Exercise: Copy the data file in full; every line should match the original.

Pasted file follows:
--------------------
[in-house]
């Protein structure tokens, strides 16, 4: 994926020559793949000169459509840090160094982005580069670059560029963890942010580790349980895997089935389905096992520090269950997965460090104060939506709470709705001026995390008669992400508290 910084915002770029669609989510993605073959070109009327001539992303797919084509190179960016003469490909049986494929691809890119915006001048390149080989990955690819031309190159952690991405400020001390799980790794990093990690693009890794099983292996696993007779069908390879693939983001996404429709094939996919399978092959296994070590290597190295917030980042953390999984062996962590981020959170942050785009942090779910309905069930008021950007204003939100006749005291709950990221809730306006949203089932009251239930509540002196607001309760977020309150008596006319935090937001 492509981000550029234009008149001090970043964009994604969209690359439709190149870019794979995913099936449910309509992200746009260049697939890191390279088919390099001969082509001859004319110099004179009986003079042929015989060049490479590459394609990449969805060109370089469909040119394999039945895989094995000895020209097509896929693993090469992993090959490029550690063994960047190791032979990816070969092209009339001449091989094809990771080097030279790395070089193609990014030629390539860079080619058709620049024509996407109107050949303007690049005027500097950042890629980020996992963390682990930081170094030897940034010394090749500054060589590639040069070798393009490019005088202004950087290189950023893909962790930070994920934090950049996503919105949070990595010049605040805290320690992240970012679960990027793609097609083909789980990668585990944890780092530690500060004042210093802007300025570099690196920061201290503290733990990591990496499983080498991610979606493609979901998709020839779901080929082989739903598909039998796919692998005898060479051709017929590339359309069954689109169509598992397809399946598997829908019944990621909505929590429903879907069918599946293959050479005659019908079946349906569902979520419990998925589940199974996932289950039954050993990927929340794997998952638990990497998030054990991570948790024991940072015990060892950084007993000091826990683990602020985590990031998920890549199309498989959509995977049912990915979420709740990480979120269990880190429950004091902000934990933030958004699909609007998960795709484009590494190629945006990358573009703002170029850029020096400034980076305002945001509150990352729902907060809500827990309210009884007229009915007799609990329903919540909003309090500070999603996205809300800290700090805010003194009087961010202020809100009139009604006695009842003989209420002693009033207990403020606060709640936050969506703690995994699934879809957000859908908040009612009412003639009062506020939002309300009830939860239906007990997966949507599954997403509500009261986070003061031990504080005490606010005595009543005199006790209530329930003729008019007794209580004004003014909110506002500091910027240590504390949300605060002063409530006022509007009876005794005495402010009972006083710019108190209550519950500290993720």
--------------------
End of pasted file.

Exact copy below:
[in-house]
């Protein structure tokens, strides 16, 4: 994926020559793949000169459509840090160094982005580069670059560029963890942010580790349980895997089935389905096992520090269950997965460090104060939506709470709705001026995390008669992400508290 910084915002770029669609989510993605073959070109009327001539992303797919084509190179960016003469490909049986494929691809890119915006001048390149080989990955690819031309190159952690991405400020001390799980790794990093990690693009890794099983292996696993007779069908390879693939983001996404429709094939996919399978092959296994070590290597190295917030980042953390999984062996962590981020959170942050785009942090779910309905069930008021950007204003939100006749005291709950990221809730306006949203089932009251239930509540002196607001309760977020309150008596006319935090937001 492509981000550029234009008149001090970043964009994604969209690359439709190149870019794979995913099936449910309509992200746009260049697939890191390279088919390099001969082509001859004319110099004179009986003079042929015989060049490479590459394609990449969805060109370089469909040119394999039945895989094995000895020209097509896929693993090469992993090959490029550690063994960047190791032979990816070969092209009339001449091989094809990771080097030279790395070089193609990014030629390539860079080619058709620049024509996407109107050949303007690049005027500097950042890629980020996992963390682990930081170094030897940034010394090749500054060589590639040069070798393009490019005088202004950087290189950023893909962790930070994920934090950049996503919105949070990595010049605040805290320690992240970012679960990027793609097609083909789980990668585990944890780092530690500060004042210093802007300025570099690196920061201290503290733990990591990496499983080498991610979606493609979901998709020839779901080929082989739903598909039998796919692998005898060479051709017929590339359309069954689109169509598992397809399946598997829908019944990621909505929590429903879907069918599946293959050479005659019908079946349906569902979520419990998925589940199974996932289950039954050993990927929340794997998952638990990497998030054990991570948790024991940072015990060892950084007993000091826990683990602020985590990031998920890549199309498989959509995977049912990915979420709740990480979120269990880190429950004091902000934990933030958004699909609007998960795709484009590494190629945006990358573009703002170029850029020096400034980076305002945001509150990352729902907060809500827990309210009884007229009915007799609990329903919540909003309090500070999603996205809300800290700090805010003194009087961010202020809100009139009604006695009842003989209420002693009033207990403020606060709640936050969506703690995994699934879809957000859908908040009612009412003639009062506020939002309300009830939860239906007990997966949507599954997403509500009261986070003061031990504080005490606010005595009543005199006790209530329930003729008019007794209580004004003014909110506002500091910027240590504390949300605060002063409530006022509007009876005794005495402010009972006083710019108190209550519950500290993720």